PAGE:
What alcohol did cowboys food back in the day?

If you’ve ever wondered what cowboys food would eat the open range you’ve come to the proper place Unlike the variability of foods prepared for both cowboys and non-cowboys to eat today what cowboys were known to dine in the 1800s and early 1900s were generally categorized into three groups I call them the staples the extras and therefore the treats.

After spring roundups cowboys herded their cattle on the trail towards a mid-western railway station where the cattle could be shipped to the Eastern markets of latest York Philadelphia or Boston as cattle drives increased within the 1860s cooks (or “cookies” as they were often known) experienced increasing difficulties in feeding the hungry mouths of the crews tending to all or any those cattle That’s about the time when a Texas Ranger and rancher named Charles Goodnight invented the chuckwagon and in 1866 partnered with rancher Oliver Loving to make the Goodnight-Loving Trail to maneuver their cattle to railheads.

Chuckwagon cooks like this “cookie” from the JA Ranch in Texas were the lifeblood of cattle drives of the Old West Photo courtesy of the Library of Congress on the long days and nights on the trail food was as important as you’ll imagine because it provided the working cowboy with comfort and nutrition On most days cowboys food were served two meals out of the chuckwagon: breakfast and therefore the evening supper with a noon meal usually taken horseback and served from a cowboy’s saddle bag.

The main principals;

Along the trail the staples of a cowboy diet consisted of beans hard biscuits dried meat edible fruit and occasional occasionally a kind of bread referred to as pan de campo (or “camp bread”) which was cooked on a skillet was also available These alongside a touch little bit of sugar were the staples of the chuckwagon pantry By dawn each morning cookie had breakfast ready because the wrangler returned with the remuda of horses the cowboys foods rose from their bedrolls placed on their hats and boots — always therein order — and straggled over to the wagon for his or her morning coffee The coffee was the always an equivalent with the cook pitching fistfuls of roasted Arbuckle beans into a pot of boiling water consistent with trail lore occasionally the cook threw a horseshoe into the pot If the horseshoe sank it had been said the coffee wasn’t quite ready! Remember these were hearty times on the open range.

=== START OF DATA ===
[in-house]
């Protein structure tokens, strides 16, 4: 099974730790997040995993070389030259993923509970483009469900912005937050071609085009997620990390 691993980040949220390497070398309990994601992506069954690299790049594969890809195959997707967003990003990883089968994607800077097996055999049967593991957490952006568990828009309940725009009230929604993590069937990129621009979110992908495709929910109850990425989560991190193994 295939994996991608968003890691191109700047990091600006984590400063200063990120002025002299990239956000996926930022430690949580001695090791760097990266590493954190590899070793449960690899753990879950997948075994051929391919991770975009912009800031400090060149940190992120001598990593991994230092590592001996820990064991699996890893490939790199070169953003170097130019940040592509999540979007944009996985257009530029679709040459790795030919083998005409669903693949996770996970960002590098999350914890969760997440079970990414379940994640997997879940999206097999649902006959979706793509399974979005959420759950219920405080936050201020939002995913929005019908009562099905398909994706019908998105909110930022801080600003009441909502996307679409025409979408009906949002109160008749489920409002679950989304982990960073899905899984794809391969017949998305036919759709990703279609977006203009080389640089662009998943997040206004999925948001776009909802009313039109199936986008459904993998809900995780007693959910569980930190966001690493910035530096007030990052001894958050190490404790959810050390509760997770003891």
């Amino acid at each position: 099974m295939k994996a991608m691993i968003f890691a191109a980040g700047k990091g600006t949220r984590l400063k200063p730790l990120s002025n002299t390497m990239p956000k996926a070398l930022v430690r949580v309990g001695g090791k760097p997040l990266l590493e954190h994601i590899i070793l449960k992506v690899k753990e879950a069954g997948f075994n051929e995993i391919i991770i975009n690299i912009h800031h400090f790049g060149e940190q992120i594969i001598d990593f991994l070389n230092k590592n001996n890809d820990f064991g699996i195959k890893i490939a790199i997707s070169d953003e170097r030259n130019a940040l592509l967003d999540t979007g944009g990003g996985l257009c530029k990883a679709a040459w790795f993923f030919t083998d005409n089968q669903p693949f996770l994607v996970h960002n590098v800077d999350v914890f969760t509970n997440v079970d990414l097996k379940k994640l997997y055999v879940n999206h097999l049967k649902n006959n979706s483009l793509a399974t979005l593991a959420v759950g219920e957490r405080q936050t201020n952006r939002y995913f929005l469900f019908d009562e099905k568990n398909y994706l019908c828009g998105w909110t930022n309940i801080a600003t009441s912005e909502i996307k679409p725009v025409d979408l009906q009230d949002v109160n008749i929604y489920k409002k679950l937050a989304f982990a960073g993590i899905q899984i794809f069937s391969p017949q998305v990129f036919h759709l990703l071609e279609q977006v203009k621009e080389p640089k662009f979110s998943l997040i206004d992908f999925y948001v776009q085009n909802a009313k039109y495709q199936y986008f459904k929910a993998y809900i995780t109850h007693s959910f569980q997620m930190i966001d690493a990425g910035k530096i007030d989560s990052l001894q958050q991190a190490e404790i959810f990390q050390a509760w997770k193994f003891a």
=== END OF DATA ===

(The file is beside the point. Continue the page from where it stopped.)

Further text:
Beans

Beans and bread A staple for the working cowboy of the Old West and a contemporary favorite of The Cowboy Accountant Beans made up the majority of a cowboy’s protein intake Provided in large quantities in their rations beans were during a lone amongst one in every of one among the foremost abundant foods in a traveling cowboy’s diet because beans were readily available and simply transported many recipes on the cattle drives of the American West involved beans including chili mashed beans and bean soups Cooked during a forged iron “Dutch” oven overnight beans could last for several meals; some cowboys food even repurposed the leftovers by forming them into patties and re-frying them later.